Some of this rage is manifested in ugliness, hatred, and bigotry. An affluent family man simmers with barely-controlled xenophobia in the supermarket; a group of right-wing fanatics stroll the streets “in battle formation,” hopped up on an adreno-muscular stimulant called Napalm; a wife-beating Marxist states that he wouldn’t commit domestic abuse if he was wealthier: “I’ve got no professional future. If I quit being violent, when do I ever get to feel like I’m the master?”

The women who populate Vernon Subutex 1 are, by and large, less full of bile (although one ex-junkie-turned-affluent-mother is cutting and “[w]hat she most appreciates about her girlfriends is the ability to rip them apart once their backs are turned.” But they’re no less filled with rage. There’s Emilie, who’s learning the art of being selfish in middle age: “She’s sick and tired of fucking poets. Of guys too sensitive to put in a day’s work.” There’s Aïcha, deeply religious and grappling with the fact that her mother used to be a porn star.

Vernon Subutex 1, had it simply chronicled a cross-section of Parisian life circa 2013-14, could have read like an eloquent time capsule. Instead, it’s a brilliant, blistering social novel that’s only become more relevant since its initial 2015 publication. Vernon Subutex touches upon the increasing precariousness and invaluableness of the personal brand, the spread of misinformation online, and the rise of the right wing populism. Prescience can sound ponderous; in Despentes’ hands it’s wry: “Xavier was always a right-wing cunt. He has not changed, it is simply that the world is now aligned with his obsessions.”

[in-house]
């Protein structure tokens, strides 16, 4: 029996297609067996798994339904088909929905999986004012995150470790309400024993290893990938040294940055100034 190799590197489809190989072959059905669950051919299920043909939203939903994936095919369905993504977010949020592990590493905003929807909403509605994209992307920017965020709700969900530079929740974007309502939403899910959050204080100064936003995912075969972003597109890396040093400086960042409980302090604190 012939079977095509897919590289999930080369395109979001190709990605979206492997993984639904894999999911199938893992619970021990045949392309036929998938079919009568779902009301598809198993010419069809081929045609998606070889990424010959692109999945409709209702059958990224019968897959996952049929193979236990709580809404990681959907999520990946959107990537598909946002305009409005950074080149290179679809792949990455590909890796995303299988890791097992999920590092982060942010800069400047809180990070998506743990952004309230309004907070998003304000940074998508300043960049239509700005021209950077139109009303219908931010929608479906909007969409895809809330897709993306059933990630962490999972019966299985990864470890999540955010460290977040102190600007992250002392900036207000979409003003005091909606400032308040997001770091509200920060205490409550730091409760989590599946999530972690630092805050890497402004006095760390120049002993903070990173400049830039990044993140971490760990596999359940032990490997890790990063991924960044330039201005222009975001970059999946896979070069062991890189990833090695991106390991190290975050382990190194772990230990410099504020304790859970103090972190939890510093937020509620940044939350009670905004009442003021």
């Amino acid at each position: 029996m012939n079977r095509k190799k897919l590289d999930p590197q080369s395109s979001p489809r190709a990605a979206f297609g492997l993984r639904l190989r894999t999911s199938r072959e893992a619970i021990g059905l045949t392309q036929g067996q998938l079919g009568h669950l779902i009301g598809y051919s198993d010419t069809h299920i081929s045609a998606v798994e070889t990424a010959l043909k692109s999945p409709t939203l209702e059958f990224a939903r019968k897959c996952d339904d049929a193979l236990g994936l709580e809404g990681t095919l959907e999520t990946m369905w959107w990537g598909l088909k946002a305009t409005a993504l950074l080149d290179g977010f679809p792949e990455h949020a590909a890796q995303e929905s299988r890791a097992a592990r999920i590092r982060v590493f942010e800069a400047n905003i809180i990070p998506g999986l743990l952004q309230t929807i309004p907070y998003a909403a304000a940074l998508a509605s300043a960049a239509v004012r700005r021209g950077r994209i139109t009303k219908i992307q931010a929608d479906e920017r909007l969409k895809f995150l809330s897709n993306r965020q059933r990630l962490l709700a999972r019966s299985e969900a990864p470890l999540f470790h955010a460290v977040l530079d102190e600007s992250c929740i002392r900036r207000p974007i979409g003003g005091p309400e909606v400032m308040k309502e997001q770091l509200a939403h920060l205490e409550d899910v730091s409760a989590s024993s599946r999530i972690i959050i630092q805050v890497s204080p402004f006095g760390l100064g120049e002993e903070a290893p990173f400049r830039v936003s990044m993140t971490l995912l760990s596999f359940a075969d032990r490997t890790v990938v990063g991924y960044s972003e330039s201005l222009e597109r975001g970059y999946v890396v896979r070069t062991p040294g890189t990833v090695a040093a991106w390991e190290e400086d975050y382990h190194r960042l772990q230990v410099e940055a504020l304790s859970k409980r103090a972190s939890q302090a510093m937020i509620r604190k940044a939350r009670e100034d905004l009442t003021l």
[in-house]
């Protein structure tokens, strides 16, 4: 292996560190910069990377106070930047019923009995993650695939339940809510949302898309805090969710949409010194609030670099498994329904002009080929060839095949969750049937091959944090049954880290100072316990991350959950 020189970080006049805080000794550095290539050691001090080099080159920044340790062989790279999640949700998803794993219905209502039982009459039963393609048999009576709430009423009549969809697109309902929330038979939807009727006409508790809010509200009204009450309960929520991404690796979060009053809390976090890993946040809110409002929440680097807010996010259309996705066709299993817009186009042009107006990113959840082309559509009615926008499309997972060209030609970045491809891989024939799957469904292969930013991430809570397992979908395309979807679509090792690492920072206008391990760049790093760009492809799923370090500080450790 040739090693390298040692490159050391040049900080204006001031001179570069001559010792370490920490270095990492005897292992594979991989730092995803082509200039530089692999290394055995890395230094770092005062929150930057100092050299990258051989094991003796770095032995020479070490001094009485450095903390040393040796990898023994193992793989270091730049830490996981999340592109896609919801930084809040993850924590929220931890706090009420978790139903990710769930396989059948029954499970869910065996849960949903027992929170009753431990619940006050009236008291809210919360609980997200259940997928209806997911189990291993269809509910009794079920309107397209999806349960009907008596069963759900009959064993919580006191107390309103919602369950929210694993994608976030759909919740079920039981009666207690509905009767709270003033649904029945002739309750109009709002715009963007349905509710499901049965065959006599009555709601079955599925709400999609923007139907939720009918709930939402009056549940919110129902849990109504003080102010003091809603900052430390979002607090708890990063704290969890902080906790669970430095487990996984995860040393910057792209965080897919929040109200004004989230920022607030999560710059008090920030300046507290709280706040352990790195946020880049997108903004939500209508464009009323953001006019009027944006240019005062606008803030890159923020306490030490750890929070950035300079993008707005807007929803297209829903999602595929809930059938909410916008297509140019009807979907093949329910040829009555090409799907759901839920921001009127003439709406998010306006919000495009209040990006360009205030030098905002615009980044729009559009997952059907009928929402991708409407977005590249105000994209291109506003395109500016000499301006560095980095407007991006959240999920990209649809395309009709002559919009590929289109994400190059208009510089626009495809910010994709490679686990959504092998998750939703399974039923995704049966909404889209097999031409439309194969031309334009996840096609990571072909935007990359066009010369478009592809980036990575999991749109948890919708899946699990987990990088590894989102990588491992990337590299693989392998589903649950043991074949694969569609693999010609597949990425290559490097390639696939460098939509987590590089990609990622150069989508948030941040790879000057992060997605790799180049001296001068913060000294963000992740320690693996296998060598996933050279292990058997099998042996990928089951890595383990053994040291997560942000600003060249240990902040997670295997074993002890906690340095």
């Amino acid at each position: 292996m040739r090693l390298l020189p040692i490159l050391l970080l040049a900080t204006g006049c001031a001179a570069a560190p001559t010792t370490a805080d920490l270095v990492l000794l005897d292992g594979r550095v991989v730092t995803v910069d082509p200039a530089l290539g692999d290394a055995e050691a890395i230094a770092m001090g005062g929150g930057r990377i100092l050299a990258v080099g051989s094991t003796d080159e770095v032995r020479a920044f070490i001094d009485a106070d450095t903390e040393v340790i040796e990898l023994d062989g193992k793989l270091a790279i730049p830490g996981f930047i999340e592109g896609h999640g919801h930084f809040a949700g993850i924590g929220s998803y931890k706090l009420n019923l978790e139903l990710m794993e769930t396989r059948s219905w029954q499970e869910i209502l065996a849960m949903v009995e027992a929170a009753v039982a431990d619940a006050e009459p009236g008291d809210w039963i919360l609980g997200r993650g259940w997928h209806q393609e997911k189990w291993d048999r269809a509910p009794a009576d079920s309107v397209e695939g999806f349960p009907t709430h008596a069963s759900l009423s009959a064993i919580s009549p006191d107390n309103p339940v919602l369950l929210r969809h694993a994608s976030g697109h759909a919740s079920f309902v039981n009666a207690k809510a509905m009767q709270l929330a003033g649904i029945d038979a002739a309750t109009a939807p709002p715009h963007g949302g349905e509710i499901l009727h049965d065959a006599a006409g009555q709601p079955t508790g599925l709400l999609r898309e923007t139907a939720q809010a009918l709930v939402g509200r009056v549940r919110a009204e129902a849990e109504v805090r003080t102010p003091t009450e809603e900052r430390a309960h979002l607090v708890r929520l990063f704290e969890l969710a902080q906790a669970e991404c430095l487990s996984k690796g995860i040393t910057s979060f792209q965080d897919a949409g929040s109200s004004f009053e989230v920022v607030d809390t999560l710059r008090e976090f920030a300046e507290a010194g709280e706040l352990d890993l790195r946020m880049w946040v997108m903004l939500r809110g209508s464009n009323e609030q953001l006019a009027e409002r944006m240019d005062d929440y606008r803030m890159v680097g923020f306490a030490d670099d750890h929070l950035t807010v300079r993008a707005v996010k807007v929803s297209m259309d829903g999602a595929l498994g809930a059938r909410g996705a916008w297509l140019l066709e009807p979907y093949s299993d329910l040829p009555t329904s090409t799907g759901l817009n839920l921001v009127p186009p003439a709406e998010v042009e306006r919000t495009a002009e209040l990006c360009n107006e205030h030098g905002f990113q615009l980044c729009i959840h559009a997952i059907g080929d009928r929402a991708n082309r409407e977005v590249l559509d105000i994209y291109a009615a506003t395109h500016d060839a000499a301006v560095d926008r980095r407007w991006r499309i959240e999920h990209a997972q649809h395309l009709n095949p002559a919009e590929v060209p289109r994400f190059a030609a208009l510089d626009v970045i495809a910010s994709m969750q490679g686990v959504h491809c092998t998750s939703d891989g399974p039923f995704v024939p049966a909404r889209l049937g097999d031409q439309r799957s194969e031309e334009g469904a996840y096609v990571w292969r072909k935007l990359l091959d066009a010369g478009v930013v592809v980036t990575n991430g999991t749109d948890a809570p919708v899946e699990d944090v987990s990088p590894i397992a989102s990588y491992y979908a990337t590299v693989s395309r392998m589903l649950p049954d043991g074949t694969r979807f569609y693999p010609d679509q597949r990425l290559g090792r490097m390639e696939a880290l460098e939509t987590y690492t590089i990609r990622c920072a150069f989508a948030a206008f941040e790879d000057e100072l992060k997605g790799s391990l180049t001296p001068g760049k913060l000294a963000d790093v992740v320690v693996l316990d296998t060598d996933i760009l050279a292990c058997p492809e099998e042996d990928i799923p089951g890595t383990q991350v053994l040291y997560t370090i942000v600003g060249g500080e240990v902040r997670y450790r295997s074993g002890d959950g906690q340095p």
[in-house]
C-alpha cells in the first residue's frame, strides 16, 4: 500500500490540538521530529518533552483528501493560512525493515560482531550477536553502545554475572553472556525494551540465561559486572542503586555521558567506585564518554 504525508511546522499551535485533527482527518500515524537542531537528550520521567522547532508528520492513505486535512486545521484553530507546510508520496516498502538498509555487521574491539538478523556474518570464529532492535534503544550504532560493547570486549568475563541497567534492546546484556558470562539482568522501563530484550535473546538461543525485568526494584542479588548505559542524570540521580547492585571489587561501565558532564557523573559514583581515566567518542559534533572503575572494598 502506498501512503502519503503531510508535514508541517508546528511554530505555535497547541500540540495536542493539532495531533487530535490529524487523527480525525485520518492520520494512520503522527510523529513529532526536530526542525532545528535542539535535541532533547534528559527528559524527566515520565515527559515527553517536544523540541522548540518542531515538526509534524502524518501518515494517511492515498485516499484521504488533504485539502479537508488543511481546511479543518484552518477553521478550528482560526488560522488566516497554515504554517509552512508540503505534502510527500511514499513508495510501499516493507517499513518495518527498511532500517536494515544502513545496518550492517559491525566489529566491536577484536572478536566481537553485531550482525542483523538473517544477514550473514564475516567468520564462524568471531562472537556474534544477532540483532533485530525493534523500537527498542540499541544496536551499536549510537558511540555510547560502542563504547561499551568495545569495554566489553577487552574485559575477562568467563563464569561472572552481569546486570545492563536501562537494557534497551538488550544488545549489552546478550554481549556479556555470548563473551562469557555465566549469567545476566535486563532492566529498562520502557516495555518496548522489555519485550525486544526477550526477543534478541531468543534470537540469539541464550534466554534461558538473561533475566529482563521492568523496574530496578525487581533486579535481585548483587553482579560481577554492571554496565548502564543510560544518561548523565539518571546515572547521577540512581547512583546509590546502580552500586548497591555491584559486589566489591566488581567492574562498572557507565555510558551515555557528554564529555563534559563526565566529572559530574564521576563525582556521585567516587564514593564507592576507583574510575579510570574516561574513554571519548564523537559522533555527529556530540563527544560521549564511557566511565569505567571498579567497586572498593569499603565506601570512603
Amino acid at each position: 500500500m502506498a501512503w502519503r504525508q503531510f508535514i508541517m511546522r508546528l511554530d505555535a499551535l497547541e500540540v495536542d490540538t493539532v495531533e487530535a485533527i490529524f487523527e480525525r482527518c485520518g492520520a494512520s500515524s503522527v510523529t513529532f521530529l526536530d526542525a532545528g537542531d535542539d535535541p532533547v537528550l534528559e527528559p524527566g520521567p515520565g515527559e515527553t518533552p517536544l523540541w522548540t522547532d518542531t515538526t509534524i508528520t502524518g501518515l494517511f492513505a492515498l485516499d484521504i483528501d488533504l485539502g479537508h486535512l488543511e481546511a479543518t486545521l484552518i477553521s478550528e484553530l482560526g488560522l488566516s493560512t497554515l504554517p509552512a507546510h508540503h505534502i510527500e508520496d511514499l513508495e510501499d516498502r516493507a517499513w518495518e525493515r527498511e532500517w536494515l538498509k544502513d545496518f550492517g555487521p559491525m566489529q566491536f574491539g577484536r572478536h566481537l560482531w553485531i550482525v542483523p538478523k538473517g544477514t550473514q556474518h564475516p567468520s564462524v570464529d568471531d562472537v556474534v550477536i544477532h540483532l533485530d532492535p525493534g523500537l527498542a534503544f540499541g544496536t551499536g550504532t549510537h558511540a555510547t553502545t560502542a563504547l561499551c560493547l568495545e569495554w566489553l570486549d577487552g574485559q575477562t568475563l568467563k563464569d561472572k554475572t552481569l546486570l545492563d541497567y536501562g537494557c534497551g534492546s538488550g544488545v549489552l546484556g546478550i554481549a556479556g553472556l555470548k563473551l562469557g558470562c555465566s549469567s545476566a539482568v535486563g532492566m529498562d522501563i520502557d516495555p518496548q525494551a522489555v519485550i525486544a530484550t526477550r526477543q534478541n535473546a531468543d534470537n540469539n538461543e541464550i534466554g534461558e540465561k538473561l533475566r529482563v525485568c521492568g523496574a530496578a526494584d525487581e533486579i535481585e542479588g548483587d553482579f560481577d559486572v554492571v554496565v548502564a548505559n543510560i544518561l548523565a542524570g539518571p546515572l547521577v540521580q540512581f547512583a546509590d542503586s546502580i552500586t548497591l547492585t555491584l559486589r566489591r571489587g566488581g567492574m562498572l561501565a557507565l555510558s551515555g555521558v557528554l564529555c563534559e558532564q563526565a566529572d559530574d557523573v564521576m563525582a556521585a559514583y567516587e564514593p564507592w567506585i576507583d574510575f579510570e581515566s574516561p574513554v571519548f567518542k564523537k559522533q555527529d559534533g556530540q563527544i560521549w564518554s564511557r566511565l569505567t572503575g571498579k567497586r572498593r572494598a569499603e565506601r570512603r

The translation, by the award-winning Frank Wynne (best known for his translations of Michel Houellebecq), uses Anglicisms that make the dry wit of Vernon Subutex 1 sound especially deadpan to American ears. In a dizzying, brilliant chapter (the English translation of which was initially excerpted in The White Review) a coked-up finance bro slings phrases like “He nearly lost his rag,” and “piss-poor excuse about not having his gear.”

Vernon Subutex 1 is the first of a trilogy; the English translation of Vernon Subutex 2 will be published in June. In Europe, the books have transformed Despentes’s literary reputation from respected cult icon—of titles like the feminist revenge novel Baise-moi and the Prix Renaudot-awarded Apocalypse bébé—to bestselling author. Despentes continues to grapple with the themes—gender, violence, cultural capital—that shaped her earlier books. Indeed, none of the audaciousness or anger of Despentes’s previous work has been diluted in Vernon Subutex 1. It’s just been expanded to encompass a wider cast.

The characters in Vernon Subutex 1, in all their livid ugliness, thrust the reader into unexpected empathy. Vernon is a hangdog Everyman even at his most cretinous, and the most unsavory of his hosts reveal anguish layered under their scar tissue. Vernon Subutex grinds you to a pulp, but it also exposes you to something urgently human. This is a vital novel.


Rebecca Rukeyser

REBECCA RUKEYSER is a writer and teacher. She lives in Berlin.


The Brooklyn Rail

JUNE 2018